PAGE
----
Most of the studies on TMS have focused on three diseases (epilepsy/depression/OCD) examined so far, however, as stated before, there is no standardization in terms of either methodology or protocols for TMS yet. Moreover, the mechanism of action of TMS at the cellular level is unclear. The FDA approved rTMS and dTMS only in the treatment of major depressive disorder (MDD) and OCD in 2008 and 2018, respectively. Most of the studies we examine for OCD and depression have fundamental differences, even in a narrow perspective (Table 1). Although dTMS treatment has been an option in the treatment of opioid or drug addiction in the last few years, it is not at a sufficient point for approval. However, studies and results on topics that will be examined hereafter, including opioid addiction, are not yet at the required level.[43]

Transcranial Magnetic Stimulation in Neurodegenerative Diseases

Transcranial magnetic stimulation in alzheimer's Disease

Alzheimer's disease (AD) is a disease that occurs with the accumulation of amyloid plaques in the brain and manifested as paranoia, memory loss and confusion. According to WHO data, AD, which affects approximately 50 million individuals in the world, was the 14th most common cause of death in 2000, and increased to fifth place in 2016 as the cause of death of 2 million individuals.[44] According to the Turkish Neurology Association, more than 300,000 in Turkey and according to NIH (National Institutes of Health) data, it is thought that the number of individuals suffering from this disease, which affects more than 5.5 million individuals in the United States of America (USA), would double in 2050.[45,46]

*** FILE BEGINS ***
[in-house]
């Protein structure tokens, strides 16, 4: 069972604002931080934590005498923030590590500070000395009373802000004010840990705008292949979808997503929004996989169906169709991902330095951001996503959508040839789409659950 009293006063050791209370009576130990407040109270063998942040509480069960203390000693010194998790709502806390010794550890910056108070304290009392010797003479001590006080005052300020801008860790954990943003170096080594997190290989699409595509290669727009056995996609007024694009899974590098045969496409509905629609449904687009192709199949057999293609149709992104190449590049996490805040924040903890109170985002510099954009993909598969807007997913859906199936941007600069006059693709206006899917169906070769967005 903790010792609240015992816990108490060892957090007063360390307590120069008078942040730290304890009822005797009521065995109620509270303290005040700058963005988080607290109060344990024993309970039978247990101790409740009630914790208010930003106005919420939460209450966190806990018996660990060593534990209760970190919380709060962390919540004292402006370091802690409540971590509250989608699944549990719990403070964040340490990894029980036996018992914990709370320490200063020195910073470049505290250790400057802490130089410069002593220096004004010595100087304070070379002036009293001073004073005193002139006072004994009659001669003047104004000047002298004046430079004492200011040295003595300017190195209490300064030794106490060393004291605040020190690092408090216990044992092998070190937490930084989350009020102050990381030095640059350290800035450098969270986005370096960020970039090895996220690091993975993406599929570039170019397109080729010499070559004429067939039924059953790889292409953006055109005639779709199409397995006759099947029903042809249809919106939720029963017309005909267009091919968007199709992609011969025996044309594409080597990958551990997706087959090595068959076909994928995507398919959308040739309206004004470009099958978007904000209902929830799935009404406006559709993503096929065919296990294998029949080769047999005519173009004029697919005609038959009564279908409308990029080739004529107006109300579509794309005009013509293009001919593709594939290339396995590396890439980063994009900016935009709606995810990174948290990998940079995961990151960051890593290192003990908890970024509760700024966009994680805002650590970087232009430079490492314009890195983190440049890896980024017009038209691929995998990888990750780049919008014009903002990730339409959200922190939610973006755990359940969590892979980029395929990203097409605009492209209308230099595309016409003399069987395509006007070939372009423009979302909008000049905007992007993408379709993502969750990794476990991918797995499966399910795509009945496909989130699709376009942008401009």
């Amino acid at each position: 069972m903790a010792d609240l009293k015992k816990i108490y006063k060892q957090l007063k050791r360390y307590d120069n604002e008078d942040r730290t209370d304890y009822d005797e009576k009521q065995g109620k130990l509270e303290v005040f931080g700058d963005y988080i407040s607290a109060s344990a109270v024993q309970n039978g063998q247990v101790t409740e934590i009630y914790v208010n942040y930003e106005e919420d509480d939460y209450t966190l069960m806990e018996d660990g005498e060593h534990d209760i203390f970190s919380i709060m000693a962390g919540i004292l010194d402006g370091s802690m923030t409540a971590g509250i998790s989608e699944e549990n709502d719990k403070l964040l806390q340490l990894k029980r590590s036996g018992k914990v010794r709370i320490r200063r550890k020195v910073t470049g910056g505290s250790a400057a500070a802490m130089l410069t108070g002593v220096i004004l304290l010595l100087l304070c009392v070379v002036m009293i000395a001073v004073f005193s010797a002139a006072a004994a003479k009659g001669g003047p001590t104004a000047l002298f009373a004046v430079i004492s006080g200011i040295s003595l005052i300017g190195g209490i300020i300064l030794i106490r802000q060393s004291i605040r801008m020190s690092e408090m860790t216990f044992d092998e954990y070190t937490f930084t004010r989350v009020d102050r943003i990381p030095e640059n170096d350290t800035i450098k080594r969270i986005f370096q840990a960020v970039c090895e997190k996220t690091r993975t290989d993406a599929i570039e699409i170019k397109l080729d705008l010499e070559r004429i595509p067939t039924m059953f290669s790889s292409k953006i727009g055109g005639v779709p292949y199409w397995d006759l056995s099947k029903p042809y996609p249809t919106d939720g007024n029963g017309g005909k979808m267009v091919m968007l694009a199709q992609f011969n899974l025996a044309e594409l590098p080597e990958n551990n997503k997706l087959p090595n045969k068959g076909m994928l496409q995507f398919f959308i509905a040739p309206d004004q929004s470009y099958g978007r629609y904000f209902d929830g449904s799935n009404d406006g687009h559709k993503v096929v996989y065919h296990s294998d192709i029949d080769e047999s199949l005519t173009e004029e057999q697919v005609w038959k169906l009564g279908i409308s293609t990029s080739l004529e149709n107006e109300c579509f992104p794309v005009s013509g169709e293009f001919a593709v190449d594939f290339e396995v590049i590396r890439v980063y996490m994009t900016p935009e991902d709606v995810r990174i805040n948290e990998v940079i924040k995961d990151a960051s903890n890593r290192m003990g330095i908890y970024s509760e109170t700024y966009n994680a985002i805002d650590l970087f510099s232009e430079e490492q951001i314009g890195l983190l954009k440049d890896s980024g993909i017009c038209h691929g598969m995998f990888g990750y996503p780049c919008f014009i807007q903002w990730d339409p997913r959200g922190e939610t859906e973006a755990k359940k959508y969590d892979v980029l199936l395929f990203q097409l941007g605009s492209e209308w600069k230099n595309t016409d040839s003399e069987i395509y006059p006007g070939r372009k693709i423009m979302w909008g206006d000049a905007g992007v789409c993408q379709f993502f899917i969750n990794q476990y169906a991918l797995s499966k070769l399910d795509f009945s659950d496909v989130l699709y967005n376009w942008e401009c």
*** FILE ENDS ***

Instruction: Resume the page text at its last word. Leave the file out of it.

In recent years, studies on the prognosis or treatment of AD have yielded unsuccessful results, and new methods such as TMS have started to be used. Although existing pharmacological treatments do not give positive results in most patients, they are used due to the lack of alternative therapies.[47,48] In 2010, Cotelli et al.[49] randomly divided 10 patients with Alzheimer's into two groups and determined one as rTMS and the other as placebo group. For the placebo group, the fake rTMS is in the first two weeks, then the real rTMS is the following two weeks applied and real rTMS to the left DLPFC for five days a week for four weeks applied only to the other group. At the end of the study, a significant increase was observed only in the percentages of auditory sentences consciousness. This improvement continued after eight weeks of follow-up. Two weeks of rTMS treatment yielded the same results as four weeks of rTMS treatment. A prospective, placebo-controlled, double-blind RCT was studied with 30 patients in 2017. Significant improvement was observed in the patients who evaluated according to the ADAS-cog (Alzheimer's Disease Assessment Scale-Cognitive Subscale) score at the 6th and 12th weeks after the study. However, the significant improvement of patients in the mild stage of the disease compared to those in the middle stage is one of the striking points of this study. As in the early stage in AD, it increases our hopes for TMS both in terms of diagnosis and treatment.[48-50]